Collins Family History
The ancient origin of the name Collins
was found in the irishsurnames.com archives.
Surnames developed a wide number of variants over the centuries. Many different spelling variations of the same name can be traced back to a single original root. Also, when a bearer of a name emigrated from Ireland it was not uncommon that their original name would be incorrectly transcribed in the record books upon arrival at their new location. Some names have dozens of spelling variations. Some Surnames were also altered over the years based on how they sounded phonetically, by their sound, and depending on the prevailing political conditions it may have been advantageous to change a name from one language to another. This was especially so in Ireland where most Gaelic names were 'anglicized' at some stage.
Variants of the name Collins
include Collin, Collinson, Colling, Collings and Collinge. Meaning 'son of Nicholas', this name is often of Anglo-Saxon descent spreading to the Celtic countries of Ireland, Scotland and Wales in early times and is found in many mediaeval manuscripts throughout the above islands. Examples of such are a Colinus de Newill of Linconshire, England, who was recorded in the 'Hundred Rolls' in the year 1273, and a William filius Colini, County Yorkshire, was also recorded in this ancient document in same year. A Johannes Colinson was recorded in the 'Poll Tax', of the West Riding of Yorkshire, in the year 1379. In Ireland Collins is anglicized form of the native Gaelic O'Coileain sept name.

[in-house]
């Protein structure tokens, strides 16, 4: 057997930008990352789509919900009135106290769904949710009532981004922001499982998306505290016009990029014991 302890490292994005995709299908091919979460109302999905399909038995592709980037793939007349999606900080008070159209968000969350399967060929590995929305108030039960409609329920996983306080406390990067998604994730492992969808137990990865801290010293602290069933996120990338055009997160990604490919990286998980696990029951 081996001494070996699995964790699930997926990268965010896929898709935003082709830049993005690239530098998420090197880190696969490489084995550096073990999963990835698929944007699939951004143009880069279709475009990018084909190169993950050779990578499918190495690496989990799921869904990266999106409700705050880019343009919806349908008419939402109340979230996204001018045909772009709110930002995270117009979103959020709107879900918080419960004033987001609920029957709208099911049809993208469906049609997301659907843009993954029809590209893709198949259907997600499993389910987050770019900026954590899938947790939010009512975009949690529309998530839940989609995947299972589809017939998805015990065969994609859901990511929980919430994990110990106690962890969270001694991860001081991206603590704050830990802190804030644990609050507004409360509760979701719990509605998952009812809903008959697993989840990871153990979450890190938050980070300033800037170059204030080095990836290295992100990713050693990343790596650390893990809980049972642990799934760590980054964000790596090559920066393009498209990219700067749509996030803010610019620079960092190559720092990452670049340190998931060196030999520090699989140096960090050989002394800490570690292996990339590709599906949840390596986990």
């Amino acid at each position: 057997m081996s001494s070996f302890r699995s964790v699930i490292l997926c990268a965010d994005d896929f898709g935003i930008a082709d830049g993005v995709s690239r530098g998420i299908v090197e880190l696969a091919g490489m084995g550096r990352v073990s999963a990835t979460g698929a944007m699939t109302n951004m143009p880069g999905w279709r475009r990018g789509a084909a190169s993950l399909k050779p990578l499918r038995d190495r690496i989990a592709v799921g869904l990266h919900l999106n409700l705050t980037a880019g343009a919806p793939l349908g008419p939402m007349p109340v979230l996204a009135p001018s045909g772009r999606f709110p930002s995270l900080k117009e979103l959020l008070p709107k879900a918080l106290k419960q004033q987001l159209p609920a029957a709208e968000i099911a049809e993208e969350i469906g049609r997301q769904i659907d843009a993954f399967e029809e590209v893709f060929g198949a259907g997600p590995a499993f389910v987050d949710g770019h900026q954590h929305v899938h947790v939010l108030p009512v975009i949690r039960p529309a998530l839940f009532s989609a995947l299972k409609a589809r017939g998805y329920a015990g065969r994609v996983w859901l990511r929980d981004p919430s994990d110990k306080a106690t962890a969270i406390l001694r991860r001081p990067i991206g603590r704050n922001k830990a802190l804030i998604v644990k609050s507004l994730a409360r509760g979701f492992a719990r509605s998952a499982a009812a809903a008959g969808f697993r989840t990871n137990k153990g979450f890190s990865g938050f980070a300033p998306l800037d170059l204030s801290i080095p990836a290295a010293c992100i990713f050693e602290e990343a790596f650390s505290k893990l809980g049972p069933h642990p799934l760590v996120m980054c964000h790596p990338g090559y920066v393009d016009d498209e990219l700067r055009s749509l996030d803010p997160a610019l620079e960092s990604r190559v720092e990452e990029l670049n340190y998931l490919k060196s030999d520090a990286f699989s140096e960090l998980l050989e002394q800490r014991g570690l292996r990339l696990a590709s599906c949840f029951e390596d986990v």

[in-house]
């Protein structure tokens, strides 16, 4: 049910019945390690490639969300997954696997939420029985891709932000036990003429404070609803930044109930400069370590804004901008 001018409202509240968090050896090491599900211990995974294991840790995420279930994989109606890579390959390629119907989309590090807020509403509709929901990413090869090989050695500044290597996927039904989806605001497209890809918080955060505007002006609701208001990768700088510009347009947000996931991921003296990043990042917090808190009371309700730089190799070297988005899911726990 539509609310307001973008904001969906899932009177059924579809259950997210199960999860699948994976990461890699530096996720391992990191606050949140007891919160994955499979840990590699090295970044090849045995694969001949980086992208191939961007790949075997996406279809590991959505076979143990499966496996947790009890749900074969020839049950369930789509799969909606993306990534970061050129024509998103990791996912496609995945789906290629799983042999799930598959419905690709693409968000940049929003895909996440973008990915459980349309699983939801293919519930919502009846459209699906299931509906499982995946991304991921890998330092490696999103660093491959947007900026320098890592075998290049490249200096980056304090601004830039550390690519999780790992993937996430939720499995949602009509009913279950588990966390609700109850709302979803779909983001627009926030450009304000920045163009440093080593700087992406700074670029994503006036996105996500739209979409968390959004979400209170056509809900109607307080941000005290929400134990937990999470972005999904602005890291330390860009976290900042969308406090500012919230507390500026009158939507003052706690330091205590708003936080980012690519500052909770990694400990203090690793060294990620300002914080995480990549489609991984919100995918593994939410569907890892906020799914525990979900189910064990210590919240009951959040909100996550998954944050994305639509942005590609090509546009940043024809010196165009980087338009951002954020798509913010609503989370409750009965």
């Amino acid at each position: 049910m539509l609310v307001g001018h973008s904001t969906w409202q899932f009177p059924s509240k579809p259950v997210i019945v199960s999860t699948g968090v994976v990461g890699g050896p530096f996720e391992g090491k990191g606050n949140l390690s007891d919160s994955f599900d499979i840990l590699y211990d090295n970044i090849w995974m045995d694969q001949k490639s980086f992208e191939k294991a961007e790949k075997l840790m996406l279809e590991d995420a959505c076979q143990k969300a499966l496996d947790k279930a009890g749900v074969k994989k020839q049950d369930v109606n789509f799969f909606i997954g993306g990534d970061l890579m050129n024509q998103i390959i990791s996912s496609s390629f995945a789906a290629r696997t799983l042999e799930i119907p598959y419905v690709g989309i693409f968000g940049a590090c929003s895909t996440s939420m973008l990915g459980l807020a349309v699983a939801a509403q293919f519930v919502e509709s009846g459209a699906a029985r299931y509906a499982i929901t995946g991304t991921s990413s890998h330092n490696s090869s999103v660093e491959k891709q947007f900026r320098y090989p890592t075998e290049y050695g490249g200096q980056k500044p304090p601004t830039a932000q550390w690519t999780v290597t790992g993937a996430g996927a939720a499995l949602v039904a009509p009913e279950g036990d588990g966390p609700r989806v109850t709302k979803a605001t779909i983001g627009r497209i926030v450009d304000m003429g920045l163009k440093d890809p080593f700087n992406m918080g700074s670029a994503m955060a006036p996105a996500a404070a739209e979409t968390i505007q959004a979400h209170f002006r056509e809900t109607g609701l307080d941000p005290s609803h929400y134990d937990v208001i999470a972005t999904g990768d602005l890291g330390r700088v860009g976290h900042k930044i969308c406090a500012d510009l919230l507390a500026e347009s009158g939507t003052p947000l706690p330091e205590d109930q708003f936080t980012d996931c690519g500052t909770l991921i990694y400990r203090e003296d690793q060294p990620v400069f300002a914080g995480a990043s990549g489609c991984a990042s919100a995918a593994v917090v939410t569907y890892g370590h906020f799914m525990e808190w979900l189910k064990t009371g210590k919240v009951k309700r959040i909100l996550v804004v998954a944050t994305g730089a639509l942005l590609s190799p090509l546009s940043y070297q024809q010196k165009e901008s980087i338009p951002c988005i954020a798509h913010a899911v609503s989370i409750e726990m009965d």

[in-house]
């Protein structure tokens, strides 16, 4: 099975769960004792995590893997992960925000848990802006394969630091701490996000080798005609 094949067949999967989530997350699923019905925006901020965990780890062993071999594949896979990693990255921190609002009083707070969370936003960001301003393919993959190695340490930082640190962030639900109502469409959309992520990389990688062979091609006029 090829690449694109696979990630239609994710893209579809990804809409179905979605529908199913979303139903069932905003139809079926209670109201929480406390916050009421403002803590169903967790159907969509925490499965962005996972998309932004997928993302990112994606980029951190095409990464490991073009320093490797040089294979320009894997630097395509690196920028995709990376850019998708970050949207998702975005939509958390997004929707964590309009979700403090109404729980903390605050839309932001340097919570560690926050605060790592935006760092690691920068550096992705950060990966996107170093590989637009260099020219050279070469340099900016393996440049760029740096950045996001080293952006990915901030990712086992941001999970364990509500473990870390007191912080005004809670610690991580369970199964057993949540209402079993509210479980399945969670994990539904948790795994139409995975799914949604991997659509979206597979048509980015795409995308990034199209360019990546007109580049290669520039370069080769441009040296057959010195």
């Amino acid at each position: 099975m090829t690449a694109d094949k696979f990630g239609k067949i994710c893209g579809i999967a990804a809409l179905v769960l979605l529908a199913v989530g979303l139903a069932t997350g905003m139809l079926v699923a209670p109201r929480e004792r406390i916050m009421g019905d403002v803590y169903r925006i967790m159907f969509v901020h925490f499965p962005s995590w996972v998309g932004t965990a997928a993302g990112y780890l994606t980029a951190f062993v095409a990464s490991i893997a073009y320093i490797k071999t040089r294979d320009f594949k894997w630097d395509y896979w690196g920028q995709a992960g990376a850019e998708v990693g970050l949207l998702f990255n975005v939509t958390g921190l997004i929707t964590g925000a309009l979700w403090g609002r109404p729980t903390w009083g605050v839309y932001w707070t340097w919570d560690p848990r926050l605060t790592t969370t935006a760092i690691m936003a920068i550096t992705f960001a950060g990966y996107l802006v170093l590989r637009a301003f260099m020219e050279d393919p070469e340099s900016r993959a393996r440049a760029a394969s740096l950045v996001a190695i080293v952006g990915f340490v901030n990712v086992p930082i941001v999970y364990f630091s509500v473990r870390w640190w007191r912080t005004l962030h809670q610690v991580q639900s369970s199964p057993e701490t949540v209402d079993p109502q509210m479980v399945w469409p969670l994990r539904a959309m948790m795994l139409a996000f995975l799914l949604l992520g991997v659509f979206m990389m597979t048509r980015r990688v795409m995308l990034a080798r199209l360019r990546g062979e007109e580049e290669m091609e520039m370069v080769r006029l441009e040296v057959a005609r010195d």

A sept or clan is a collective term describing a group of persons whose immediate ancestors bore a common surname and inhabited the same territory. It is also the case that many Irish septs or clans that are related often belong to a larger groups, sometimes called tribes. For example the 'Tribes of Galway' consisted of fourteen distinct families. The 'Tribes of Kilkenny' were ten families, etc.
Their territory was in County Limerick. In the thirteenth century they were driven southwards by the Geraldines and then settled in West Cork. There was also a Sept in Cork called O'Cuilleain, subsequently anglicized Collins. The Collins
family crest (or coat of arms) came into existence many centuries ago. The process of creating these coats of arms began as early as the eleventh century although a form of Proto-Heraldry may have existed in some countries prior to this, including Ireland. The new more formalized art of Heraldry made it possible for families and even individual family members to have their very own family crest, coat of arms, including Collins